“You must go on, I can't go on, I'll go on.”
—Samuel Beckett, The Unnamable

Nowadays, the different aspects of daily life are crossed by a certain kind of fatigue in which we are immersed while we continue to move. From the work environment to the experience of public life, we are constantly driven by the extractivist logic of hyper-productivity and hyper-mobility. In this sense, a useful concept is that of exhaustion, which allows us to problematize the constant request to be active and performative.

In a moment in which people, natural resources, and energies are being fully drained, how can we see the issue of exhaustion as an opportunity for action and not just as a limiting factor? Is it possible to imagine other ways through which exhaustion can become a creative technique that challenges the redundant rhetoric for which “there is no alternative?”

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Compiled by Ginevra Ludovici
9 Essays

In this symbolic and material economy, black and brown women’s lives are made precarious and vulnerable, but their fabricated superfluity goes hand in hand with their necessary existence and presence. They are allowed into private homes and workplaces. But other members of superfluous communities—such as the families and neighbors of these workers—must stay behind the gates, unless they are willing to risk being killed by state police violence and other forms of the militarization of green and public spaces for the sake of the wealthy. For these workers, the special permit to enter is based both on the need for their work and on their invisibility. Women of color enter the gates of the city, of its controlled buildings, but they must do it as phantoms. Racialized women may circulate in the city, but only as an erased presence.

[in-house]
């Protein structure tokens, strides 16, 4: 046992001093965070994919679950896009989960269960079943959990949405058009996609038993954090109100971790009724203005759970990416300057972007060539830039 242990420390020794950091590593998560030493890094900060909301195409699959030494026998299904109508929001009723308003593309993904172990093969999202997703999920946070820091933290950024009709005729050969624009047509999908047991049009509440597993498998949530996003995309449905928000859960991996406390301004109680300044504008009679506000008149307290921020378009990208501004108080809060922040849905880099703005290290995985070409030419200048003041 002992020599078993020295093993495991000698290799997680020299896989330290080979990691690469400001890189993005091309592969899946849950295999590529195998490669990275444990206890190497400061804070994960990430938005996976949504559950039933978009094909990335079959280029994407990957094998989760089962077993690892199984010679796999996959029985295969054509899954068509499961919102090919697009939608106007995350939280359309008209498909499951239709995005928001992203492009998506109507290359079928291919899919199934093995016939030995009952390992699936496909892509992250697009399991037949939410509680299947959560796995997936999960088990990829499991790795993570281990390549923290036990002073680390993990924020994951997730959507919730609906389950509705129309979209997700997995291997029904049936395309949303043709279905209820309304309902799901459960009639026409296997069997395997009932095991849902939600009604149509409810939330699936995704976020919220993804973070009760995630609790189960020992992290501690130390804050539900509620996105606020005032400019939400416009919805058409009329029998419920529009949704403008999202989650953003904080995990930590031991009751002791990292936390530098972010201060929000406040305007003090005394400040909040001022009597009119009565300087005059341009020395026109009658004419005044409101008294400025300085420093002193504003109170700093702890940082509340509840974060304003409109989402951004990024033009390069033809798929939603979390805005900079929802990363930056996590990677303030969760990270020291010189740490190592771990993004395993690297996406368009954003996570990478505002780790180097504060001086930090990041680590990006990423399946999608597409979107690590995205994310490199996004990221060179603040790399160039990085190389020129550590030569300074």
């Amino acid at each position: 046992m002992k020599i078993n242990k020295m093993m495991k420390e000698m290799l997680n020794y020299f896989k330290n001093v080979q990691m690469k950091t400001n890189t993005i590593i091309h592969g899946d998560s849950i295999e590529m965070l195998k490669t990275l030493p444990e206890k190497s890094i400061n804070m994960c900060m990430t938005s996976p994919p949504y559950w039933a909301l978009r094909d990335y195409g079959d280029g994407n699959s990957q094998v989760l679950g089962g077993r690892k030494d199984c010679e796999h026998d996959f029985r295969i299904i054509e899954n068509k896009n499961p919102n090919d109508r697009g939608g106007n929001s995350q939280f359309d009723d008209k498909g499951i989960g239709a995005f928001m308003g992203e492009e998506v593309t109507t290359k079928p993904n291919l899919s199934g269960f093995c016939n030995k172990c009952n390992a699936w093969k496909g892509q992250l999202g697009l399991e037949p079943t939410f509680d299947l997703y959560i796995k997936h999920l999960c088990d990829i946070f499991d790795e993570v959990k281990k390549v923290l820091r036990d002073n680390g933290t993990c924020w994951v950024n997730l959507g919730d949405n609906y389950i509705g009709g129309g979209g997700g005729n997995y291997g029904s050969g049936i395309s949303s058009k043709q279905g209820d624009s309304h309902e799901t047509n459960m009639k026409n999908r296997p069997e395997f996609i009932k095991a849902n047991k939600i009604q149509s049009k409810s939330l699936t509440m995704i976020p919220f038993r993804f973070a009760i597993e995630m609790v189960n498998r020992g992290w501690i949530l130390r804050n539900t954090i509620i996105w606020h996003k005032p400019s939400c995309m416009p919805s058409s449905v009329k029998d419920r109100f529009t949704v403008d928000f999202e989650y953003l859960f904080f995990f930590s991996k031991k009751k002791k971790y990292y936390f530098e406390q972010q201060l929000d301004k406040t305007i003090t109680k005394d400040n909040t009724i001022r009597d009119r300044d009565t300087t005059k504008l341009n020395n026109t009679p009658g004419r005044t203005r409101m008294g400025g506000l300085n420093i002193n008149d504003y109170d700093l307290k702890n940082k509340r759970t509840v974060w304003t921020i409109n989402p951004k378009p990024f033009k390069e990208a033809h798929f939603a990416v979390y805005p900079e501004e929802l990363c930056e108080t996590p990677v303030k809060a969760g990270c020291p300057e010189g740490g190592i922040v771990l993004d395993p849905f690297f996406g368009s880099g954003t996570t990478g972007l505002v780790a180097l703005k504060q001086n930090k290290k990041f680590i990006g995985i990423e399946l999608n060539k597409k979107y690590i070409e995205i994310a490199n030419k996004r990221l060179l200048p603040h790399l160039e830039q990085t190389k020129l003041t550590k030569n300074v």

At the end of 2010, I finished writing a book about the cultural collapse of the most important mythology of capitalist modernity: that of “the future” and its associated myths of energy, expansion, and growth. 1 While I was writing, I sensed a possibility that the economic crisis could be deepening. But what actually happened in the summer of 2011—the extraordinary crash of global financial capitalism and the beginning of the European insurrection that exploded in London, Athens, and Rome...